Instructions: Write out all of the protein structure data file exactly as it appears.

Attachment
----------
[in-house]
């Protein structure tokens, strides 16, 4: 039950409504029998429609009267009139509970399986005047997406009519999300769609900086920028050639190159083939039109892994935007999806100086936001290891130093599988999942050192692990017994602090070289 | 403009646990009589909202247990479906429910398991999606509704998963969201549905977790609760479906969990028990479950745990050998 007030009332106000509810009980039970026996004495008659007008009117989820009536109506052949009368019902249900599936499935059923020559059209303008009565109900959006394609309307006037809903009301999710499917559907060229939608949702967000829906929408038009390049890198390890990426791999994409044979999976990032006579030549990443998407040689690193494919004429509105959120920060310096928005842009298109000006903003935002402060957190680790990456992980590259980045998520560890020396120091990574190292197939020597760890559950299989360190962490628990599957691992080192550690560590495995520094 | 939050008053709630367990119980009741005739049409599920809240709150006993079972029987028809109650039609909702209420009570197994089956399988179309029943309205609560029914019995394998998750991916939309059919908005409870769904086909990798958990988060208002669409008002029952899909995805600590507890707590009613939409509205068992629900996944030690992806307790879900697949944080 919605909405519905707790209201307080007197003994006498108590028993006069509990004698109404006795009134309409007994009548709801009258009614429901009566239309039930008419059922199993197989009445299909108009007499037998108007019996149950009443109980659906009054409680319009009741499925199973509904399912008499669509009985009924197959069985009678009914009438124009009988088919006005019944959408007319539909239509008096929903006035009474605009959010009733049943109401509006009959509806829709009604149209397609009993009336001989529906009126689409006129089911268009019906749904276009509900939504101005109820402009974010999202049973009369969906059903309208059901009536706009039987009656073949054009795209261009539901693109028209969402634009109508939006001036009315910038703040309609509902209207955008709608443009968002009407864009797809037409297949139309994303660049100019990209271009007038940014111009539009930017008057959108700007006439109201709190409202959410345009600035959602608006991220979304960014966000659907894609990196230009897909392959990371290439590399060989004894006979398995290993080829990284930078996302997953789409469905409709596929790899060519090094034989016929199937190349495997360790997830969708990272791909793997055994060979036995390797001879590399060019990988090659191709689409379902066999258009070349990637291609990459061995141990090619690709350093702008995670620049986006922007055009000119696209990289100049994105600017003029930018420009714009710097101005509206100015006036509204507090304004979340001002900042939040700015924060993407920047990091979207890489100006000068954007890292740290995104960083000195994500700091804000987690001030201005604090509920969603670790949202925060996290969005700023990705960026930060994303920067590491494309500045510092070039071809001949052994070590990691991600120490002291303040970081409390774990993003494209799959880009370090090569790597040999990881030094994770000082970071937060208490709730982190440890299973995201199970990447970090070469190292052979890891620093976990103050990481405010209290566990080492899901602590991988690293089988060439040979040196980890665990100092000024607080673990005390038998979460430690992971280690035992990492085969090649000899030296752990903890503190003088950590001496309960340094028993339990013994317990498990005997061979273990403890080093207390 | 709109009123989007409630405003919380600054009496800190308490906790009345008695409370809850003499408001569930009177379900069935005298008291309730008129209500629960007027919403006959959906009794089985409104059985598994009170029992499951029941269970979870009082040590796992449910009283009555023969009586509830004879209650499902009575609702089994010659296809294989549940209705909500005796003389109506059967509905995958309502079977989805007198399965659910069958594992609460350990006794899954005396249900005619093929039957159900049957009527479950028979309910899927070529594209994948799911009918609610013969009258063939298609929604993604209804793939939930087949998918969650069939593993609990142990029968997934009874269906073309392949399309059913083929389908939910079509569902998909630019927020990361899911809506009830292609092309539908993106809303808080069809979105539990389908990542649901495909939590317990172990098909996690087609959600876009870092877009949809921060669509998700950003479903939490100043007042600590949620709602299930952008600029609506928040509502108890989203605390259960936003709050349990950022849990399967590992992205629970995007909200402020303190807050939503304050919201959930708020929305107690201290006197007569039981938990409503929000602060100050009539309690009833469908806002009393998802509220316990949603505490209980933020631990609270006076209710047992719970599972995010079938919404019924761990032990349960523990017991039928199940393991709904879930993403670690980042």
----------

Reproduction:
[in-house]
């Protein structure tokens, strides 16, 4: 039950409504029998429609009267009139509970399986005047997406009519999300769609900086920028050639190159083939039109892994935007999806100086936001290891130093599988999942050192692990017994602090070289 | 403009646990009589909202247990479906429910398991999606509704998963969201549905977790609760479906969990028990479950745990050998 007030009332106000509810009980039970026996004495008659007008009117989820009536109506052949009368019902249900599936499935059923020559059209303008009565109900959006394609309307006037809903009301999710499917559907060229939608949702967000829906929408038009390049890198390890990426791999994409044979999976990032006579030549990443998407040689690193494919004429509105959120920060310096928005842009298109000006903003935002402060957190680790990456992980590259980045998520560890020396120091990574190292197939020597760890559950299989360190962490628990599957691992080192550690560590495995520094 | 939050008053709630367990119980009741005739049409599920809240709150006993079972029987028809109650039609909702209420009570197994089956399988179309029943309205609560029914019995394998998750991916939309059919908005409870769904086909990798958990988060208002669409008002029952899909995805600590507890707590009613939409509205068992629900996944030690992806307790879900697949944080 919605909405519905707790209201307080007197003994006498108590028993006069509990004698109404006795009134309409007994009548709801009258009614429901009566239309039930008419059922199993197989009445299909108009007499037998108007019996149950009443109980659906009054409680319009009741499925199973509904399912008499669509009985009924197959069985009678009914009438124009009988088919006005019944959408007319539909239509008096929903006035009474605009959010009733049943109401509006009959509806829709009604149209397609009993009336001989529906009126689409006129089911268009019906749904276009509900939504101005109820402009974010999202049973009369969906059903309208059901009536706009039987009656073949054009795209261009539901693109028209969402634009109508939006001036009315910038703040309609509902209207955008709608443009968002009407864009797809037409297949139309994303660049100019990209271009007038940014111009539009930017008057959108700007006439109201709190409202959410345009600035959602608006991220979304960014966000659907894609990196230009897909392959990371290439590399060989004894006979398995290993080829990284930078996302997953789409469905409709596929790899060519090094034989016929199937190349495997360790997830969708990272791909793997055994060979036995390797001879590399060019990988090659191709689409379902066999258009070349990637291609990459061995141990090619690709350093702008995670620049986006922007055009000119696209990289100049994105600017003029930018420009714009710097101005509206100015006036509204507090304004979340001002900042939040700015924060993407920047990091979207890489100006000068954007890292740290995104960083000195994500700091804000987690001030201005604090509920969603670790949202925060996290969005700023990705960026930060994303920067590491494309500045510092070039071809001949052994070590990691991600120490002291303040970081409390774990993003494209799959880009370090090569790597040999990881030094994770000082970071937060208490709730982190440890299973995201199970990447970090070469190292052979890891620093976990103050990481405010209290566990080492899901602590991988690293089988060439040979040196980890665990100092000024607080673990005390038998979460430690992971280690035992990492085969090649000899030296752990903890503190003088950590001496309960340094028993339990013994317990498990005997061979273990403890080093207390 | 709109009123989007409630405003919380600054009496800190308490906790009345008695409370809850003499408001569930009177379900069935005298008291309730008129209500629960007027919403006959959906009794089985409104059985598994009170029992499951029941269970979870009082040590796992449910009283009555023969009586509830004879209650499902009575609702089994010659296809294989549940209705909500005796003389109506059967509905995958309502079977989805007198399965659910069958594992609460350990006794899954005396249900005619093929039957159900049957009527479950028979309910899927070529594209994948799911009918609610013969009258063939298609929604993604209804793939939930087949998918969650069939593993609990142990029968997934009874269906073309392949399309059913083929389908939910079509569902998909630019927020990361899911809506009830292609092309539908993106809303808080069809979105539990389908990542649901495909939590317990172990098909996690087609959600876009870092877009949809921060669509998700950003479903939490100043007042600590949620709602299930952008600029609506928040509502108890989203605390259960936003709050349990950022849990399967590992992205629970995007909200402020303190807050939503304050919201959930708020929305107690201290006197007569039981938990409503929000602060100050009539309690009833469908806002009393998802509220316990949603505490209980933020631990609270006076209710047992719970599972995010079938919404019924761990032990349960523990017991039928199940393991709904879930993403670690980042």